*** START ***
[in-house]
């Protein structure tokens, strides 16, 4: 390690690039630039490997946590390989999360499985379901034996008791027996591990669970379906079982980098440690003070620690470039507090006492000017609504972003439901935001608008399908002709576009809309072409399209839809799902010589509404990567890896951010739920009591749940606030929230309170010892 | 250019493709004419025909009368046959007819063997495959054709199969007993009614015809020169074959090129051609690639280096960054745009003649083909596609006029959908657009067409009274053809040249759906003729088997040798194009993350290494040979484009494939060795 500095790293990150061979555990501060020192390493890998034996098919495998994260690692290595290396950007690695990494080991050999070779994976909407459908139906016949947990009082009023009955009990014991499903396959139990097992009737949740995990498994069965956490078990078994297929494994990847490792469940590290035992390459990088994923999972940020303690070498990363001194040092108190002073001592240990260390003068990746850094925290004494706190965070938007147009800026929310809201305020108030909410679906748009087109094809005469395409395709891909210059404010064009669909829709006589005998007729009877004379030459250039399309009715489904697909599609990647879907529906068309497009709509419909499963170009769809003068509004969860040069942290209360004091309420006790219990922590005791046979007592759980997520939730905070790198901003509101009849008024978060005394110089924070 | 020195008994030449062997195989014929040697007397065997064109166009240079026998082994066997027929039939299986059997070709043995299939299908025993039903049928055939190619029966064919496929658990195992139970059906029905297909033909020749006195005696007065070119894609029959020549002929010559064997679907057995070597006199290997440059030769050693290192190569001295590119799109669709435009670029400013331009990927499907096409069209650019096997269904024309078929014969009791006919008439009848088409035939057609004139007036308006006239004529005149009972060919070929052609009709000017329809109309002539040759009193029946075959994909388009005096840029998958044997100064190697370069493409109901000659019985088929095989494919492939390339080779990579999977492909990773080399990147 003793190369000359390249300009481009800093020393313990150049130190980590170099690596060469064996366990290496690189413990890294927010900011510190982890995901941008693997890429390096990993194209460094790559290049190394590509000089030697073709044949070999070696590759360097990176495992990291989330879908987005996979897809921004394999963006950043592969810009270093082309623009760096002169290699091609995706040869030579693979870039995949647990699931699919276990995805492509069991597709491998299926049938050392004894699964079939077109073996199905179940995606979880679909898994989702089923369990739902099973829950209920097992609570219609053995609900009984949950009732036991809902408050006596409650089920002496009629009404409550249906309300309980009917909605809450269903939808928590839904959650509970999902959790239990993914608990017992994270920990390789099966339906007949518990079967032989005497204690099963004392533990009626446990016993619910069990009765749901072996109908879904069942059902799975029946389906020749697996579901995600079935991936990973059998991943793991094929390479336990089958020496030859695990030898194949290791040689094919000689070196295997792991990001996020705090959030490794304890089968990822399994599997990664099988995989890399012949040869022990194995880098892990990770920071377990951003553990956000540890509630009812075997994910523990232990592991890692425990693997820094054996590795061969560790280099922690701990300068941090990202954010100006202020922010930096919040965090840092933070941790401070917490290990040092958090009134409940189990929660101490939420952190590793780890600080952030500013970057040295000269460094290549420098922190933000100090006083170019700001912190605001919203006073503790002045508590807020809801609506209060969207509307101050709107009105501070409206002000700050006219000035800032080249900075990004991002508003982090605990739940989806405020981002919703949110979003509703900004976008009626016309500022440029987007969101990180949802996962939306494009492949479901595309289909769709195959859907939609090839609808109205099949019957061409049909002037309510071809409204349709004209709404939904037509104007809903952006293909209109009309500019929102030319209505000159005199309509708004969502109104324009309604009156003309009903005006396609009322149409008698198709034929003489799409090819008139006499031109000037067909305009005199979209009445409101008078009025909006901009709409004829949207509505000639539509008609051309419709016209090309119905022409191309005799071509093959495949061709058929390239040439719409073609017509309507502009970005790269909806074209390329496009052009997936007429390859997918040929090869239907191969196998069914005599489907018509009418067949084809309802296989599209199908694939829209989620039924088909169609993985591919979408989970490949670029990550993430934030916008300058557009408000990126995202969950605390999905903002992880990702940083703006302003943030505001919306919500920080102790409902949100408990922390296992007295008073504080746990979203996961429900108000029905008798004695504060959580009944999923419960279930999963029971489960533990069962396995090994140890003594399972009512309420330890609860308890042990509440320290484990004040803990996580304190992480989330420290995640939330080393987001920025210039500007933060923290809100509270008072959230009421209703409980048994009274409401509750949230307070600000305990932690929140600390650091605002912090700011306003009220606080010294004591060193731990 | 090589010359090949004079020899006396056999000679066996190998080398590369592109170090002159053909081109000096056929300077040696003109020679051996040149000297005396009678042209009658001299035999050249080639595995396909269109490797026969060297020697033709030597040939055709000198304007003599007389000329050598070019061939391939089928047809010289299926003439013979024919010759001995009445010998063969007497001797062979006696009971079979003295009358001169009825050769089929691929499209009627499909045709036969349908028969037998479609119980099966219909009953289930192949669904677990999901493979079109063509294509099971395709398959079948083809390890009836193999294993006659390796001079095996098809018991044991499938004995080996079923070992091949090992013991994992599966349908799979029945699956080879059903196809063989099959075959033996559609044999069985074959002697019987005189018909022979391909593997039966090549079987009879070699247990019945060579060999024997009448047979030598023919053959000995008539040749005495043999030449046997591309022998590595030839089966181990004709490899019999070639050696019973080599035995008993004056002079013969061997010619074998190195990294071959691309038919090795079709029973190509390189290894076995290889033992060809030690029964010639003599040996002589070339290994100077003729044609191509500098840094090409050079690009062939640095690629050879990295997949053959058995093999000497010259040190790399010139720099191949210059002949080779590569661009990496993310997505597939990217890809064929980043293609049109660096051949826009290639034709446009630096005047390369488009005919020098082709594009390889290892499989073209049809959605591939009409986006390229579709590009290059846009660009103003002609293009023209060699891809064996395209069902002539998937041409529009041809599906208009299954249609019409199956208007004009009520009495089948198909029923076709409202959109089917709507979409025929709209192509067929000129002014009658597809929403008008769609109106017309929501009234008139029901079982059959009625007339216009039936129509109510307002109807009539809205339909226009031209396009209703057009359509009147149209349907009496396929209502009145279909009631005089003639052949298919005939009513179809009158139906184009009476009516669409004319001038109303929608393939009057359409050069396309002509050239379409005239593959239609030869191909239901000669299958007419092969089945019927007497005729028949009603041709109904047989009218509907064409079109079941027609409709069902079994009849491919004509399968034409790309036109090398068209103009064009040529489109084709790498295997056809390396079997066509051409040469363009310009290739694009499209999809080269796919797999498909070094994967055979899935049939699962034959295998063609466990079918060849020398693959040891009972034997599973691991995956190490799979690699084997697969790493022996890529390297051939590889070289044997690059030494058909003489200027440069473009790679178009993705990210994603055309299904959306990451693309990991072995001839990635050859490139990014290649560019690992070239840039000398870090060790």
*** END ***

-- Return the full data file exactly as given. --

[in-house]
């Protein structure tokens, strides 16, 4: 390690690039630039490997946590390989999360499985379901034996008791027996591990669970379906079982980098440690003070620690470039507090006492000017609504972003439901935001608008399908002709576009809309072409399209839809799902010589509404990567890896951010739920009591749940606030929230309170010892 | 250019493709004419025909009368046959007819063997495959054709199969007993009614015809020169074959090129051609690639280096960054745009003649083909596609006029959908657009067409009274053809040249759906003729088997040798194009993350290494040979484009494939060795 500095790293990150061979555990501060020192390493890998034996098919495998994260690692290595290396950007690695990494080991050999070779994976909407459908139906016949947990009082009023009955009990014991499903396959139990097992009737949740995990498994069965956490078990078994297929494994990847490792469940590290035992390459990088994923999972940020303690070498990363001194040092108190002073001592240990260390003068990746850094925290004494706190965070938007147009800026929310809201305020108030909410679906748009087109094809005469395409395709891909210059404010064009669909829709006589005998007729009877004379030459250039399309009715489904697909599609990647879907529906068309497009709509419909499963170009769809003068509004969860040069942290209360004091309420006790219990922590005791046979007592759980997520939730905070790198901003509101009849008024978060005394110089924070 | 020195008994030449062997195989014929040697007397065997064109166009240079026998082994066997027929039939299986059997070709043995299939299908025993039903049928055939190619029966064919496929658990195992139970059906029905297909033909020749006195005696007065070119894609029959020549002929010559064997679907057995070597006199290997440059030769050693290192190569001295590119799109669709435009670029400013331009990927499907096409069209650019096997269904024309078929014969009791006919008439009848088409035939057609004139007036308006006239004529005149009972060919070929052609009709000017329809109309002539040759009193029946075959994909388009005096840029998958044997100064190697370069493409109901000659019985088929095989494919492939390339080779990579999977492909990773080399990147 003793190369000359390249300009481009800093020393313990150049130190980590170099690596060469064996366990290496690189413990890294927010900011510190982890995901941008693997890429390096990993194209460094790559290049190394590509000089030697073709044949070999070696590759360097990176495992990291989330879908987005996979897809921004394999963006950043592969810009270093082309623009760096002169290699091609995706040869030579693979870039995949647990699931699919276990995805492509069991597709491998299926049938050392004894699964079939077109073996199905179940995606979880679909898994989702089923369990739902099973829950209920097992609570219609053995609900009984949950009732036991809902408050006596409650089920002496009629009404409550249906309300309980009917909605809450269903939808928590839904959650509970999902959790239990993914608990017992994270920990390789099966339906007949518990079967032989005497204690099963004392533990009626446990016993619910069990009765749901072996109908879904069942059902799975029946389906020749697996579901995600079935991936990973059998991943793991094929390479336990089958020496030859695990030898194949290791040689094919000689070196295997792991990001996020705090959030490794304890089968990822399994599997990664099988995989890399012949040869022990194995880098892990990770920071377990951003553990956000540890509630009812075997994910523990232990592991890692425990693997820094054996590795061969560790280099922690701990300068941090990202954010100006202020922010930096919040965090840092933070941790401070917490290990040092958090009134409940189990929660101490939420952190590793780890600080952030500013970057040295000269460094290549420098922190933000100090006083170019700001912190605001919203006073503790002045508590807020809801609506209060969207509307101050709107009105501070409206002000700050006219000035800032080249900075990004991002508003982090605990739940989806405020981002919703949110979003509703900004976008009626016309500022440029987007969101990180949802996962939306494009492949479901595309289909769709195959859907939609090839609808109205099949019957061409049909002037309510071809409204349709004209709404939904037509104007809903952006293909209109009309500019929102030319209505000159005199309509708004969502109104324009309604009156003309009903005006396609009322149409008698198709034929003489799409090819008139006499031109000037067909305009005199979209009445409101008078009025909006901009709409004829949207509505000639539509008609051309419709016209090309119905022409191309005799071509093959495949061709058929390239040439719409073609017509309507502009970005790269909806074209390329496009052009997936007429390859997918040929090869239907191969196998069914005599489907018509009418067949084809309802296989599209199908694939829209989620039924088909169609993985591919979408989970490949670029990550993430934030916008300058557009408000990126995202969950605390999905903002992880990702940083703006302003943030505001919306919500920080102790409902949100408990922390296992007295008073504080746990979203996961429900108000029905008798004695504060959580009944999923419960279930999963029971489960533990069962396995090994140890003594399972009512309420330890609860308890042990509440320290484990004040803990996580304190992480989330420290995640939330080393987001920025210039500007933060923290809100509270008072959230009421209703409980048994009274409401509750949230307070600000305990932690929140600390650091605002912090700011306003009220606080010294004591060193731990 | 090589010359090949004079020899006396056999000679066996190998080398590369592109170090002159053909081109000096056929300077040696003109020679051996040149000297005396009678042209009658001299035999050249080639595995396909269109490797026969060297020697033709030597040939055709000198304007003599007389000329050598070019061939391939089928047809010289299926003439013979024919010759001995009445010998063969007497001797062979006696009971079979003295009358001169009825050769089929691929499209009627499909045709036969349908028969037998479609119980099966219909009953289930192949669904677990999901493979079109063509294509099971395709398959079948083809390890009836193999294993006659390796001079095996098809018991044991499938004995080996079923070992091949090992013991994992599966349908799979029945699956080879059903196809063989099959075959033996559609044999069985074959002697019987005189018909022979391909593997039966090549079987009879070699247990019945060579060999024997009448047979030598023919053959000995008539040749005495043999030449046997591309022998590595030839089966181990004709490899019999070639050696019973080599035995008993004056002079013969061997010619074998190195990294071959691309038919090795079709029973190509390189290894076995290889033992060809030690029964010639003599040996002589070339290994100077003729044609191509500098840094090409050079690009062939640095690629050879990295997949053959058995093999000497010259040190790399010139720099191949210059002949080779590569661009990496993310997505597939990217890809064929980043293609049109660096051949826009290639034709446009630096005047390369488009005919020098082709594009390889290892499989073209049809959605591939009409986006390229579709590009290059846009660009103003002609293009023209060699891809064996395209069902002539998937041409529009041809599906208009299954249609019409199956208007004009009520009495089948198909029923076709409202959109089917709507979409025929709209192509067929000129002014009658597809929403008008769609109106017309929501009234008139029901079982059959009625007339216009039936129509109510307002109807009539809205339909226009031209396009209703057009359509009147149209349907009496396929209502009145279909009631005089003639052949298919005939009513179809009158139906184009009476009516669409004319001038109303929608393939009057359409050069396309002509050239379409005239593959239609030869191909239901000669299958007419092969089945019927007497005729028949009603041709109904047989009218509907064409079109079941027609409709069902079994009849491919004509399968034409790309036109090398068209103009064009040529489109084709790498295997056809390396079997066509051409040469363009310009290739694009499209999809080269796919797999498909070094994967055979899935049939699962034959295998063609466990079918060849020398693959040891009972034997599973691991995956190490799979690699084997697969790493022996890529390297051939590889070289044997690059030494058909003489200027440069473009790679178009993705990210994603055309299904959306990451693309990991072995001839990635050859490139990014290649560019690992070239840039000398870090060790």